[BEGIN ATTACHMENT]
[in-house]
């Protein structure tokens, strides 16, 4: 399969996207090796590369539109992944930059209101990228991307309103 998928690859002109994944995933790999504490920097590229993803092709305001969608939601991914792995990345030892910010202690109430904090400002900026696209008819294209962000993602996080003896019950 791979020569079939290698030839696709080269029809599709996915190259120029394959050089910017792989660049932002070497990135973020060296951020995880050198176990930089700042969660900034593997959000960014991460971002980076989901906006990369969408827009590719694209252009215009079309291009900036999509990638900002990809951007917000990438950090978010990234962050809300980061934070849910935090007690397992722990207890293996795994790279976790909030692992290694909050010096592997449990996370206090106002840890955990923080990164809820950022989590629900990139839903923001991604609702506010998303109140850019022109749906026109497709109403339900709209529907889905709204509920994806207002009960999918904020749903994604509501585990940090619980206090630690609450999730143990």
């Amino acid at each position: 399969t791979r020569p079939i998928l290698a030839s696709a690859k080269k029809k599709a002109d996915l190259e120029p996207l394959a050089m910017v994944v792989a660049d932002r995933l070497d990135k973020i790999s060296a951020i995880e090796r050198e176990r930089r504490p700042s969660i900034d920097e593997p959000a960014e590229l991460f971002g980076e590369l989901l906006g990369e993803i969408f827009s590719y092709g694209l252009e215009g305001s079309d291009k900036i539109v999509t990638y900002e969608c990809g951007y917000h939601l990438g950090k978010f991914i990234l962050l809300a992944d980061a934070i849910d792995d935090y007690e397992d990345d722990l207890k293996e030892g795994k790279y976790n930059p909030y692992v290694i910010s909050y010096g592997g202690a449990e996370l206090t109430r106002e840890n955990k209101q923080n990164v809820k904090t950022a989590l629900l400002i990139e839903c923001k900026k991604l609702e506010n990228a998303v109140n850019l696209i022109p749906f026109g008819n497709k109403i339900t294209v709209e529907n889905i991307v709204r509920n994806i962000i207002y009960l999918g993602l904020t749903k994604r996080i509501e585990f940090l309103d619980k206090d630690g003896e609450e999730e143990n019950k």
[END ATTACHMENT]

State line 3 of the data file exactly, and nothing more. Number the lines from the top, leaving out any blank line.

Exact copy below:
């Amino acid at each position: 399969t791979r020569p079939i998928l290698a030839s696709a690859k080269k029809k599709a002109d996915l190259e120029p996207l394959a050089m910017v994944v792989a660049d932002r995933l070497d990135k973020i790999s060296a951020i995880e090796r050198e176990r930089r504490p700042s969660i900034d920097e593997p959000a960014e590229l991460f971002g980076e590369l989901l906006g990369e993803i969408f827009s590719y092709g694209l252009e215009g305001s079309d291009k900036i539109v999509t990638y900002e969608c990809g951007y917000h939601l990438g950090k978010f991914i990234l962050l809300a992944d980061a934070i849910d792995d935090y007690e397992d990345d722990l207890k293996e030892g795994k790279y976790n930059p909030y692992v290694i910010s909050y010096g592997g202690a449990e996370l206090t109430r106002e840890n955990k209101q923080n990164v809820k904090t950022a989590l629900l400002i990139e839903c923001k900026k991604l609702e506010n990228a998303v109140n850019l696209i022109p749906f026109g008819n497709k109403i339900t294209v709209e529907n889905i991307v709204r509920n994806i962000i207002y009960l999918g993602l904020t749903k994604r996080i509501e585990f940090l309103d619980k206090d630690g003896e609450e999730e143990n019950k």